BEE GEES: SIZE ISN'T EVERYTHING (1993)
1) Paying The Price Of Love; 2) Kiss Of Life; 3) How To Fall In Love; 4) Omega Man; 5) Haunted House; 6) Heart Like Mine; 7) Anything For You; 8) Blue Island; 9) Above And Beyond; 10) For Whom The Bell Tolls; 11) Fallen Angel; 12) Decadence.
The Bee Gees are back — well, to be more precise, a modest pinch of Bee Gees essence is back, which does not seem to bother the band too much, because, as they say themselves, «size isn't everything». There is no question of the band even as much as lifting a finger to shake off the arbitrary shackles of mainstream production values, but at least they do remember to make some room for the harmonies. If High Civilization could have really been put out by anyone, your average local boy band included, Size Isn't Everything has «Gibb property» stamped all over it. Even Barry's occasional slip-backs into falsetto, not any less irritating by themselves, feel like home after the frustration of the sensation of alienation on Civilization.
Unfortunately, harmonies aren't everything. One listen to the lead-in single, ʽPaying The Price Of Loveʼ, with its primitively programmed beats and synthesizer swamp, is more than enough to understand that the Bee Gees still have not remembered what it actually means to «give a damn about the way you sound» — and the same evaluation applies to every other track on the album. Even the acoustic ballad ʽBlue Islandʼ, where it is the guitar and not the keyboards that forms the musical backbone of the song (and a melancholy harmonica provides the additional flourishes), feels dull, because the melody never goes beyond simple chord strum, and all the mild moodiness of the song is tightly locked within its vocal lines. And that, ladies and gentlemen, is the best thing they have offered us on the album.
Occasionally, the band would offer some explicit justifications for the sound. For instance, Robin claimed that on ʽHeart Like Mineʼ, he was intentionally aiming at capturing some of Enya's ambience, which explains the dreary tempos and «cloudy» processing of the electronics. But the Bee Gees do not have Enya's natural-born feel for this texturing — they have never been able to conquer the digital world and put it to their own purposes; and furthermore, this ambience simply does not agree with Robin's «wimpy» voice — it requires either becalmed operatic majesty or a dreamy psychedelic hush (the latter, several ages ago, used to be quite within Barry's capacities, but it's been a long, long, long time...).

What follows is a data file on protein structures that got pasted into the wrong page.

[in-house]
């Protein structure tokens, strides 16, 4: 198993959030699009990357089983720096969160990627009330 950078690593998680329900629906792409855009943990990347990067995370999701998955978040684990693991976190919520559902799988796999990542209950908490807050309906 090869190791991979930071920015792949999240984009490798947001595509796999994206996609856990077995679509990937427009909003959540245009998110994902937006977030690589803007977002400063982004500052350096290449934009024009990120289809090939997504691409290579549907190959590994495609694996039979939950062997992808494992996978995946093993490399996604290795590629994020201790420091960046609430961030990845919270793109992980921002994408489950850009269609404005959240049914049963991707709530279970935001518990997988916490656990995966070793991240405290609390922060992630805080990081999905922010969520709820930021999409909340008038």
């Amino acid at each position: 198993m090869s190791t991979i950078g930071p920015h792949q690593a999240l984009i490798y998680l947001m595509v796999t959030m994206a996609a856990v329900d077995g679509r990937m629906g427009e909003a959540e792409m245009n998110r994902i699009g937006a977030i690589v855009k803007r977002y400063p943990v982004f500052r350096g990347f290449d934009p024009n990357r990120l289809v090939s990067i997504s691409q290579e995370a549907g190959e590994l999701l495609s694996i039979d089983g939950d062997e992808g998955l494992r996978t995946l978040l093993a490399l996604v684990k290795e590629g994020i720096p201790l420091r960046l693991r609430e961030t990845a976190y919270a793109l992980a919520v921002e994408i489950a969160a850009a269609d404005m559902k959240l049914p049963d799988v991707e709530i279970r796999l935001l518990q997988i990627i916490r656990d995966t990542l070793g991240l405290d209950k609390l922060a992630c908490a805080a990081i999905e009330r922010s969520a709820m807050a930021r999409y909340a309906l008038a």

Besides, for every tolerable, if somewhat boring, mood piece like ʽHeart Like Mineʼ or ʽHaunted Houseʼ, there is a clichéd adult contemporary ballad (ʽHow To Fall In Loveʼ) or bland dance-pop entry (ʽAnything For Youʼ). With the fast-paced pop rocker ʽAbove And Beyondʼ, they register one welcome attempt to incorporate some old-style Motown spirit; and with the album's biggest hit, ʽFor Whom The Bell Tollsʼ (alas, not the Metallica cover, which would have really been something, wouldn't it?), they conjure a puff of religious grandiosity. But nobody even needs three guesses to guess why, at the end of the day, these songs still suck.
And I have not yet mentioned the band's cheeky dabbling with techno — if ʽFallen Angelʼ is not enough to prove that they have as much talent and authority to cover that direction as they have with Enya, then try out the European release bonus track — ʽDecadenceʼ, a techno remix of ʽYou Should Be Dancingʼ for the rave generation. In other words, whatever crumbs of good taste they may have reassembled together on ʽBlue Islandʼ get scattered to the four winds by the end of the record; and ultimately, this is just another thumbs down for a band that made the classic mistake — having conquered the trends of the 1960s and the 1970s, decided that conquering trends would be the logical way to go until the end of time. But fashion isn't everything, you know.
Check "Size Isn't Everything" (MP3) on Amazon